My guest today is Kiran Hunter, author of dark GLBT fiction, whose debut novella “Bedevil” has been very well received including by me.
I’m a bit of a scaredy cat so avoid true horror stories but Bedevil is nicely creepy while not having the squick factor that so much horror involves.
Hello, Kiran, and thank you for joining me today.
Elin: “Bedevil” has a strong paranormal theme. Have you always been interested in the ‘unseen’ threats that dog our footsteps?
Kiran: I grew up fascinated by the ‘unseen’, or perhaps more accurately the ‘occasionally glimpsed’. I still love anything dark or unsettling… or with a hint of wickedness, so don’t find anything paranormal threatening – I like that tingle down the spine. I always thought there were creatures lurking in the shadows or dwelling in reflections that I might just catch sight of out of the corner of my eye if I was lucky.
Elin: Have you any personal experience of paranormal occurrences that you could, or are prepared, to share with us?
Kiran: I hear snatches of sentences out of nowhere, usually a female voice and usually when I’m completely engrossed in writing or reading. ‘She’ can be so loud she makes me jump. I used to work in a hospital records store – a claustrophobic room with rows of floor to ceiling shelving. I’d have the impression someone had walked into the room and would get up to see who it was, but no one was there. A strong smell of perfume also lingered in the room – even when it was unlocked first thing in the morning, as if someone had just left when the door was opened.
Elin: I really enjoyed that “Bedevil” concerned a relationship that was in trouble rather than being ‘boy meets boy’. Which do you prefer writing?
Kiran: “Bedevil” definitely isn’t a romance, and I was aware when I was writing it that I was colouring a little outside the lines in as much as it seems that most e-published gay fiction appears to focus on romance and happy-ever-afters. I wanted to write something more sinister but still erotic. I haven’t written anything traditionally romantic so far, but I wouldn’t rule it out.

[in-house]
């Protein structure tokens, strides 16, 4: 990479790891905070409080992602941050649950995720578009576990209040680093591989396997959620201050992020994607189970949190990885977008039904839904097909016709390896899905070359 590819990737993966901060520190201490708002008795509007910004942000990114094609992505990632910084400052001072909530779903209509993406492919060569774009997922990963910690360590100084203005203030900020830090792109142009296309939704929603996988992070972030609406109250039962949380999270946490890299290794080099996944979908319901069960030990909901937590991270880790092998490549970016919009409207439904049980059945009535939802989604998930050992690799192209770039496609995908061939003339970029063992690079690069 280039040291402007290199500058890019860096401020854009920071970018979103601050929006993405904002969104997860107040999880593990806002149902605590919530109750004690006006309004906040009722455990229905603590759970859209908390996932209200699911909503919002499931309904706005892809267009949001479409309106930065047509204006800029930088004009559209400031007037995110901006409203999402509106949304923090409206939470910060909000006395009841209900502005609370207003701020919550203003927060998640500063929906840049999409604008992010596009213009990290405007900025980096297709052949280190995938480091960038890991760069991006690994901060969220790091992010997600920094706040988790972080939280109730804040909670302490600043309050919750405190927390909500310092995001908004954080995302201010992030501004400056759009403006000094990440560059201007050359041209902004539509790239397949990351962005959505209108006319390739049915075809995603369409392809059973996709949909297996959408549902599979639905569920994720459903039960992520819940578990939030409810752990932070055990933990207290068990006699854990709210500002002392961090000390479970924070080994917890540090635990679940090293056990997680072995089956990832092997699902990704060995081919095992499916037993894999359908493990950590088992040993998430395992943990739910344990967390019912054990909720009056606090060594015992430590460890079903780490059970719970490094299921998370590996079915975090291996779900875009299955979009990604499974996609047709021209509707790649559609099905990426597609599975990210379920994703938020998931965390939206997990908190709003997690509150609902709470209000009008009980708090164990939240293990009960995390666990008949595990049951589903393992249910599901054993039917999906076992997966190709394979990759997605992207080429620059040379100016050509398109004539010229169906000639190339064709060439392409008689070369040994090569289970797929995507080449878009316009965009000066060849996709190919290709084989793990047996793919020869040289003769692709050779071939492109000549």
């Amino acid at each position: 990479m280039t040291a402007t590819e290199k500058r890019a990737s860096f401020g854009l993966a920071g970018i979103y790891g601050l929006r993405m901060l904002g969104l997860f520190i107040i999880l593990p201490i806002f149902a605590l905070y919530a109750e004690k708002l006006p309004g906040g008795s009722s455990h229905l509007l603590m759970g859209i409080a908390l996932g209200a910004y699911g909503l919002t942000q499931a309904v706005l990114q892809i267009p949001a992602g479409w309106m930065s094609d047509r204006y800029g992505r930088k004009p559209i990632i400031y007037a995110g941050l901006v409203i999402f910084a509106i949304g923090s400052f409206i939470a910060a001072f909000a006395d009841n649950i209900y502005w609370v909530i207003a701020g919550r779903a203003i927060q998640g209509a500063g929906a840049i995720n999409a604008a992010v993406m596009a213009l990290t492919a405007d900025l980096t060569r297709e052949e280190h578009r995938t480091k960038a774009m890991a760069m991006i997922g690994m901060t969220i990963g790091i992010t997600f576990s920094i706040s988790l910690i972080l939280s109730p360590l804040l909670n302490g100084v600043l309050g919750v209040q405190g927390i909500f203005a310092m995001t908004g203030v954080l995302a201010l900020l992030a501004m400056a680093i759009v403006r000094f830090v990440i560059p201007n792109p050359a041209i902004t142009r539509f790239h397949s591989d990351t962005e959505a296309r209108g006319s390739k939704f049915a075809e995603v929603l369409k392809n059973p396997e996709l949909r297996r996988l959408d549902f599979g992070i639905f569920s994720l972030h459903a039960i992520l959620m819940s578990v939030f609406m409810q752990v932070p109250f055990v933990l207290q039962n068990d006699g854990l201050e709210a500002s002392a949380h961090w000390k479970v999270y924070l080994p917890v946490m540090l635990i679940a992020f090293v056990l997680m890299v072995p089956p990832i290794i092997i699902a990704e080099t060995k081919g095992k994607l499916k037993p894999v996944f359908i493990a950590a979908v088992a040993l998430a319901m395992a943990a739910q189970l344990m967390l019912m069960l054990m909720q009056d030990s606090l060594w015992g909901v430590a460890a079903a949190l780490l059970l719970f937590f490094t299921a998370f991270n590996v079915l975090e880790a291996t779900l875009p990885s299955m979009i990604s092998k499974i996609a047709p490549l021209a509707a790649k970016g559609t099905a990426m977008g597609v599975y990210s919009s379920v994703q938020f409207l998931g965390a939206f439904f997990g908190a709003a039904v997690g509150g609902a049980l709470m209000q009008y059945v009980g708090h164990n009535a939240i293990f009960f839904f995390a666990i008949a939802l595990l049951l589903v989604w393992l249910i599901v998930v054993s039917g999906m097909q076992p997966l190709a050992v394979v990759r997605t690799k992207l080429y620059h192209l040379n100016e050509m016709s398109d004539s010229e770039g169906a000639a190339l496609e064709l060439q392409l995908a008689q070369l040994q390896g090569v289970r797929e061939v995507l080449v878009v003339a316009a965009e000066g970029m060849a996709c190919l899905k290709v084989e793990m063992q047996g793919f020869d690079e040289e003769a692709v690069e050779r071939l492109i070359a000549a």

Elin: I was raised in a small village and loved it but I’m well aware that while I found the closeness comforting, others find it intrusive and claustrophobic. Which side of the fence do you fall?
Kiran: I grew up in a small village and when I was in my teens I began to find it claustrophobic. I never really had anything in common with other kids, and my interests lay way outside the boundaries of village life. Much like Rippington, the village in Bedevil, the local pub was where all the gossiping took place and where scandals evolved or were revealed.
Elin: Harbinger House is almost a character in its own right. Was it inspired by any real building?
Kiran: I love derelict churches, ruins, and empty houses and will often go off at the weekend with a camera to take photographs. The idea for Bedevil was inspired by an overgrown house I’d walked past for around 10 years. It was stunning even when it was covered by ivy and crowded by trees. I was never sure if anyone lived there. There was a car ‘parked’ in the front garden, almost smothered by plants and in the winter there would be a single, bare light bulb glowing in an upstairs window. Shortly after I wrote Bedevil I saw that the jungle had been chopped down and the house revealed.
Elin: You have written very compelling characters in Tim, Gareth and Luka. Of all the characters you have written, who is your favourite, which gave you the biggest kick to write and who were you glad to see the back of when the story ended?
Kiran: I tend not to write completely likeable characters – another reason Bedevil maybe doesn’t fit into the romance mould. I like Luka. He is supposed to exist for only one reason, a sexual being blessed (or cursed?) with an insatiable appetite. However, as the years have passed he’s become lonely, driving away anyone who lives in the house where he is bound to stay. Gareth is an arrogant, insensitive man (I think), perhaps even a little cruel – he dismisses his partner’s fears, yet when he discovers those fears are not unfounded he continues to brush aside Tim’s concerns. However unlikeable a character may be there are none I’d like to see the back of as such.